• To end the legacy of slave labor in U.S. prisons, a living wage based on the location of the conviction must be imposed on prison labor programs.

  • Utilizing the ADOS Matrix, institute $20 billion in workplace development and STEM apprenticeship programs to increase wages and leadership opportunities for ADOS workers. The program’s goal should be to reach horizontal and vertical parity for ADOS workers across industries and occupations. In addition, the program should adopt a cooperative education format, so candidates receive simultaneous training and education to fast-track development and hiring.

  • Issue an executive order recognizing the need for the specific economic uplift of Black Americans, like those issued for Hispanics and AAPIs. This order must create a permanent White House Initiative on Black Americans’ Economic Uplift and Full Economic Inclusion. The White House executive order on Advancing Educational Equity, Excellence, and Economic Opportunity for Black Americans does not meet the ADOS Advocacy Foundation’s standard in terms of specificity or magnitude.

 

References

  1. Taylor, Ryan. “The Other America Speech Transcript – Martin Luther King Jr.” Rev, April 14. 1967, https://www.rev.com/blog/transcripts/the-other-america-speech-transcript-martin-luther-king-jr.

     

  2. Bedell, Mary. “Employment and Income of Negro Workers – 1940-52.” U.S. Bureau of Labor Statistics, June 1953. https://www.bls.gov/opub/mlr/1953/article/pdf/employment-and-income-of-negro-workers-1940-52.pdf

  3. DeSilver, Drew. “Black Unemployment Rate Is Consistently Twice That of Whites.” Pew Research Center, August 21, 2013. https://www.pewresearch.org/fact-tank/2013/08/21/through-good-times-and-bad-black-unemployment-is-consistently-double-that-of-whites/

  4. Lightman, David. “Here’s How Hard the Coronavirus Pandemic Hit Black Workers in California.” The Sacramento Bee, November 19, 2020. https://www.sacbee.com/news/california/article247261409.html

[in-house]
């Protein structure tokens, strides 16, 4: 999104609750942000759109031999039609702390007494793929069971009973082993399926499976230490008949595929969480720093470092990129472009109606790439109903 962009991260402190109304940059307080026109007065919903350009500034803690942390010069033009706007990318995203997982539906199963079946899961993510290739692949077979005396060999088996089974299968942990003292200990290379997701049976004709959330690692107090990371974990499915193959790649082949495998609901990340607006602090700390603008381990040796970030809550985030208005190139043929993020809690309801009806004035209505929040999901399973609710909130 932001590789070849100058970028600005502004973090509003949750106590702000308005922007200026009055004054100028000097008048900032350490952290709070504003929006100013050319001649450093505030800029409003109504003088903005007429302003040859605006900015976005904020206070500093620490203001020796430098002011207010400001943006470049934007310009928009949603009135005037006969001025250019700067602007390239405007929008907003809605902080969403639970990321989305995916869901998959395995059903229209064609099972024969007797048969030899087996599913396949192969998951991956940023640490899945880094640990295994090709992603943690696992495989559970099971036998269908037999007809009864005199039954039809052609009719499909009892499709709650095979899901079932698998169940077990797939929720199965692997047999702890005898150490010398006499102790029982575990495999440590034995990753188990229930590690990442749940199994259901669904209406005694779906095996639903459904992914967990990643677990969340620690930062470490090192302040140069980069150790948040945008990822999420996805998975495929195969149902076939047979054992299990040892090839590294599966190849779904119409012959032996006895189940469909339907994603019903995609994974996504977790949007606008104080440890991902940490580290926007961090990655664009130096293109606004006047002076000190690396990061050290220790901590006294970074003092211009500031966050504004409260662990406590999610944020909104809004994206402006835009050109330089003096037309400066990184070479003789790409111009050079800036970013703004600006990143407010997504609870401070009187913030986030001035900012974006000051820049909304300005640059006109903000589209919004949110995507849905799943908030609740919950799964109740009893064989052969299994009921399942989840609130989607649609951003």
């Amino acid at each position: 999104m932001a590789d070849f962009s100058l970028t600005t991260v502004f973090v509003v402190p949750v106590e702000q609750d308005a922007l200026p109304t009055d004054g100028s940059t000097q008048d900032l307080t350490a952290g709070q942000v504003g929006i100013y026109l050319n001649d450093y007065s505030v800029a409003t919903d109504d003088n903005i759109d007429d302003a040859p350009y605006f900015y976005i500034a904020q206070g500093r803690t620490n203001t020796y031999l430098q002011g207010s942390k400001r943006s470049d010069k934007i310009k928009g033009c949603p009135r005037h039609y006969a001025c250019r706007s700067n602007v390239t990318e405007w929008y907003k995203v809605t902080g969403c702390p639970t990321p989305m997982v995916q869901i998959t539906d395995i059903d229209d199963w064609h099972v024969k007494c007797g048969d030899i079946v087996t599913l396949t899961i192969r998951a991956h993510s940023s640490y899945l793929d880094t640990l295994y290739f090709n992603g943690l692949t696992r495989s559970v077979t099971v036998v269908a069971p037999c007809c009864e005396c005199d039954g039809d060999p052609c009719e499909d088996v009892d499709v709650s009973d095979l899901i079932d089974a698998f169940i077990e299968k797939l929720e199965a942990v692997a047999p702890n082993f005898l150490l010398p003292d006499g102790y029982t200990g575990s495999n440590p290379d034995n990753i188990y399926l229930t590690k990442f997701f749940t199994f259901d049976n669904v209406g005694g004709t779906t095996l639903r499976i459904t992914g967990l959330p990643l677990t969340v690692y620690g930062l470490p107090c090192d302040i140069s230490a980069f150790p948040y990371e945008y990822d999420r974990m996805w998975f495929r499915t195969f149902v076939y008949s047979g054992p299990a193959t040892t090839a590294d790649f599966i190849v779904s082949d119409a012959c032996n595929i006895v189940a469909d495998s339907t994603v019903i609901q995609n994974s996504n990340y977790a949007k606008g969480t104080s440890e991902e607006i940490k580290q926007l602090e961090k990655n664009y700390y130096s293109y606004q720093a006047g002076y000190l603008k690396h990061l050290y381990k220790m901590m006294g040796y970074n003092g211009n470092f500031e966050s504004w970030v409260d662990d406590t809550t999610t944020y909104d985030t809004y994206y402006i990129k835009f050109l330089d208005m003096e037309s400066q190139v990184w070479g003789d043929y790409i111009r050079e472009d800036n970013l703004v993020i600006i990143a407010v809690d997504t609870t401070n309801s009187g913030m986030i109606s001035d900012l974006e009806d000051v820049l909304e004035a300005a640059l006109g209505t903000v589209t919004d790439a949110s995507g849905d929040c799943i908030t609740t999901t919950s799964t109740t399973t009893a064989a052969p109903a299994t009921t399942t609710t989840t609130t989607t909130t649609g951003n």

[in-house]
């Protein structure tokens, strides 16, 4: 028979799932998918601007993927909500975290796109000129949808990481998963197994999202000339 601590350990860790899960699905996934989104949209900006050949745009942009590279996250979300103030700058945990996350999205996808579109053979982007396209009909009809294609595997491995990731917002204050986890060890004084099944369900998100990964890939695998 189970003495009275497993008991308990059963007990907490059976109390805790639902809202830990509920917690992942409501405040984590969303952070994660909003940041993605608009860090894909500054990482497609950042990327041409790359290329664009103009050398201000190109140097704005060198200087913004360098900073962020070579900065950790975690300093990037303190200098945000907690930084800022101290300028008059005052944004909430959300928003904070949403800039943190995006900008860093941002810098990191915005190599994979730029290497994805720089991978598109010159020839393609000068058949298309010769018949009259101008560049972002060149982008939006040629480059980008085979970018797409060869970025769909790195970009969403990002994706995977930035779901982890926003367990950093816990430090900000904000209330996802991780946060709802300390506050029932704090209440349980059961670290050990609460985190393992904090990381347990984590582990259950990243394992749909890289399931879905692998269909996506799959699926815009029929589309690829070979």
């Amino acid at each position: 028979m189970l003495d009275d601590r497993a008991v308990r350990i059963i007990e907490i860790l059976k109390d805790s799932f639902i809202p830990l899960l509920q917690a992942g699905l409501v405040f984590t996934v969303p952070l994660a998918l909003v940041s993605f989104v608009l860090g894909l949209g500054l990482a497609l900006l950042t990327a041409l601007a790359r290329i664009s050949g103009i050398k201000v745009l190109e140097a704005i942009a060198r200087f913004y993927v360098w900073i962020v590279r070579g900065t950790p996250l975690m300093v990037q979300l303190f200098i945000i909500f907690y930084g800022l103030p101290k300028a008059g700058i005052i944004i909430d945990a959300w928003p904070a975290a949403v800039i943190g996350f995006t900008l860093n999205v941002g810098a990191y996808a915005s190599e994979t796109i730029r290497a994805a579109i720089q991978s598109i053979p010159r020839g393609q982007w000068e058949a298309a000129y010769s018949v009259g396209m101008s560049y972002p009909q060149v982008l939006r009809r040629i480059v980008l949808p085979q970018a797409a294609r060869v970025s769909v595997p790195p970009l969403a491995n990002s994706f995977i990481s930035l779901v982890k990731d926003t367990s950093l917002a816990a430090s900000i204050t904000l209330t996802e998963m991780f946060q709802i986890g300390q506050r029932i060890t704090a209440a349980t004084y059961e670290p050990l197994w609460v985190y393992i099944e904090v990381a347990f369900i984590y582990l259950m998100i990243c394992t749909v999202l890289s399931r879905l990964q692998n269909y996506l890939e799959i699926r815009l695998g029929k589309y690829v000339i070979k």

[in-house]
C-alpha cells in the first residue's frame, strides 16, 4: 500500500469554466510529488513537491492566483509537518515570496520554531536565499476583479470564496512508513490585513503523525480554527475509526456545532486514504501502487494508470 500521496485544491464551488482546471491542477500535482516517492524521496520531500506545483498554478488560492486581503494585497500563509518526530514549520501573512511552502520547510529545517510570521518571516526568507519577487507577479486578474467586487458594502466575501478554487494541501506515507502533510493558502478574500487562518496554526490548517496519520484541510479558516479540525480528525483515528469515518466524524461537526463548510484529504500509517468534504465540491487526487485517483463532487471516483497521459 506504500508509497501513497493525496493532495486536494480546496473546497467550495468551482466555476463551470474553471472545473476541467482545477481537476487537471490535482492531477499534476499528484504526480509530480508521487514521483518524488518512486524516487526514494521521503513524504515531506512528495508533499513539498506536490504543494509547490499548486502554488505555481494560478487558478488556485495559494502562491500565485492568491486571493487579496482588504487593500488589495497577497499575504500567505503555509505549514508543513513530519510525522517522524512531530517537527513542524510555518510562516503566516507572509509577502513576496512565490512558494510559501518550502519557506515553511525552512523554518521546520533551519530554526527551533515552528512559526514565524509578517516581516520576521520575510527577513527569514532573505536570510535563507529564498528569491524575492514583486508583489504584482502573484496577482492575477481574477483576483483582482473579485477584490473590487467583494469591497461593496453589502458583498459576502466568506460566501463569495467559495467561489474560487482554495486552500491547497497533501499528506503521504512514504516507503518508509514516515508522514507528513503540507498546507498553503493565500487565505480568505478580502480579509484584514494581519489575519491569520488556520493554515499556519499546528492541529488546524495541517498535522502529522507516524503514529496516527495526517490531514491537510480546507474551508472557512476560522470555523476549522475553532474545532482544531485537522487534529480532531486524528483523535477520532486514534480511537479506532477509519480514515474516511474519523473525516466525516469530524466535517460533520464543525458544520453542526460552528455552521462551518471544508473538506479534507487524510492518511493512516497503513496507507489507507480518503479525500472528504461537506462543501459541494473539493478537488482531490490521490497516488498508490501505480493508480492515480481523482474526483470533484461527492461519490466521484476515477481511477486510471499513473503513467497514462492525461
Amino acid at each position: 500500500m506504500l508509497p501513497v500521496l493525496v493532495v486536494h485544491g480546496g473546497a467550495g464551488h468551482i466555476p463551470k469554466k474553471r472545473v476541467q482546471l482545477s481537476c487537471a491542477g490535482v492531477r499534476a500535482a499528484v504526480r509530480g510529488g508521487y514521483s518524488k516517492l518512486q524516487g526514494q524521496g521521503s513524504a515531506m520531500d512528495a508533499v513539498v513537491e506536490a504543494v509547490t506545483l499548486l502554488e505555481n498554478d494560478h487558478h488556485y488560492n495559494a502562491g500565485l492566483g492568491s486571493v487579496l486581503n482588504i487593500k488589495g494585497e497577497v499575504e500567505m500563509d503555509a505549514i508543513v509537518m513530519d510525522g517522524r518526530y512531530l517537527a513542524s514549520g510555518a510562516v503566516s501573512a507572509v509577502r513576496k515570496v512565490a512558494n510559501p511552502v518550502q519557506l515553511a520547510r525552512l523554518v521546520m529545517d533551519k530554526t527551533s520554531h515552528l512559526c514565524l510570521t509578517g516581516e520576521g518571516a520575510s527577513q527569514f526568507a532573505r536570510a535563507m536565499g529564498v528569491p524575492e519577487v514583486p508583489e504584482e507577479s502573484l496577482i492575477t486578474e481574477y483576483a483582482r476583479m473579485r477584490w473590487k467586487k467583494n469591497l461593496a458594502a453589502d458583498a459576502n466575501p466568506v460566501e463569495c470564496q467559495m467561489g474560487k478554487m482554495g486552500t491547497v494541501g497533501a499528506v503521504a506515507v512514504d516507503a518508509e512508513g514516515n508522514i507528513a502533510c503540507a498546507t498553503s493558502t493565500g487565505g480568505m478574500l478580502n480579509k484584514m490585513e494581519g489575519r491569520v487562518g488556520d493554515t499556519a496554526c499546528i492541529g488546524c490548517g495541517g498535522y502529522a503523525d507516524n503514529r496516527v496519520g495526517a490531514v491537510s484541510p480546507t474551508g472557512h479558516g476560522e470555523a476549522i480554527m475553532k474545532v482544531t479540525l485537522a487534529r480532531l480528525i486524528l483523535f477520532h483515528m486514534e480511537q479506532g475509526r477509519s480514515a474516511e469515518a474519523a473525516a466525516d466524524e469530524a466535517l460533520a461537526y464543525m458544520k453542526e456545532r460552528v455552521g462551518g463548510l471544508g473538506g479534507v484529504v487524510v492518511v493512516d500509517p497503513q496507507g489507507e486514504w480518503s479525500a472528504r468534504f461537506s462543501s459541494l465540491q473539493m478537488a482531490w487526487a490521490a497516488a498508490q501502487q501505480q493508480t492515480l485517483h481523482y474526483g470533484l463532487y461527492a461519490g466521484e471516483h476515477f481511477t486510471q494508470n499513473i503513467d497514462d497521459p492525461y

5. “Table A-2. Employment Status of the Civilian Population by Race, Sex, and Age.” Accessed June 30, 2021. https://www.bls.gov/news.release/archives/empsit_06042021.pdf
     
  6. McNeil, Ashley, and Hannah Traverse. “Moving Forward Initiative: The African American Experience in the Civilian Conservation Corps.” The Corps Network, August 17, 2017, corpsnetwork.org/blogs/moving-forward-initiative-the-african-american-experience-in-the-civilian-conservation-corps/
     
  7. DeWitt, Larry. “The Decision to Exclude Agricultural and Domestic Workers from the 1935 Social Security Act.” Social Security Administration Research, Statistics, and Policy Analysis, Social Security Office of Retirement and Disability Policy, November 4, 2010, https://www.ssa.gov/policy/docs/ssb/v70n4/v70n4p49.html#:~:text=Social%20Security%20Act-,The%20Decision%20to%20Exclude%20Agricultural%20and%20Domestic,the%201935%20Social%20Security%20Act&text=The%20Social%20Security%20Act%20of,of%20whom%20were%20African%20Americans.

     

  8. Saraiva, Catarina. Four Numbers That Show the Cost of Slavery on Black Wealth Today. Bloomberg, March 18. 2021, https://www.bloomberg.com/news/articles/2021-03-18/pay-check-podcast-episode-2-how-much-did-slavery-in-u-s-cost-black-wealth

  9. “Convict Leasing.” Equal Justice Initiative, November 1, 2013, https://eji.org/news/history-racial-injustice-convict-leasing/.

     

  10. Lewis, Amanda Chicago. “The Prisoners Fighting California’s Wildfires.” BuzzFeed. Accessed July 6, 2021. https://www.buzzfeed.com/amandachicagolewis/the-prisoners-fighting-californias-wildfires.

     

  11. Bates, Josiah. “New York Is Using Prison Labor to Make Hand Sanitizer.” Time, March 9. 2020, https://time.com/5799710/new-york-hand-sanitizer-prison-labor/.

  12. Kelley, Robin D. G. Hammer and Hoe: Alabama Communists during the Great Depression. University of North Carolina Press., 2015.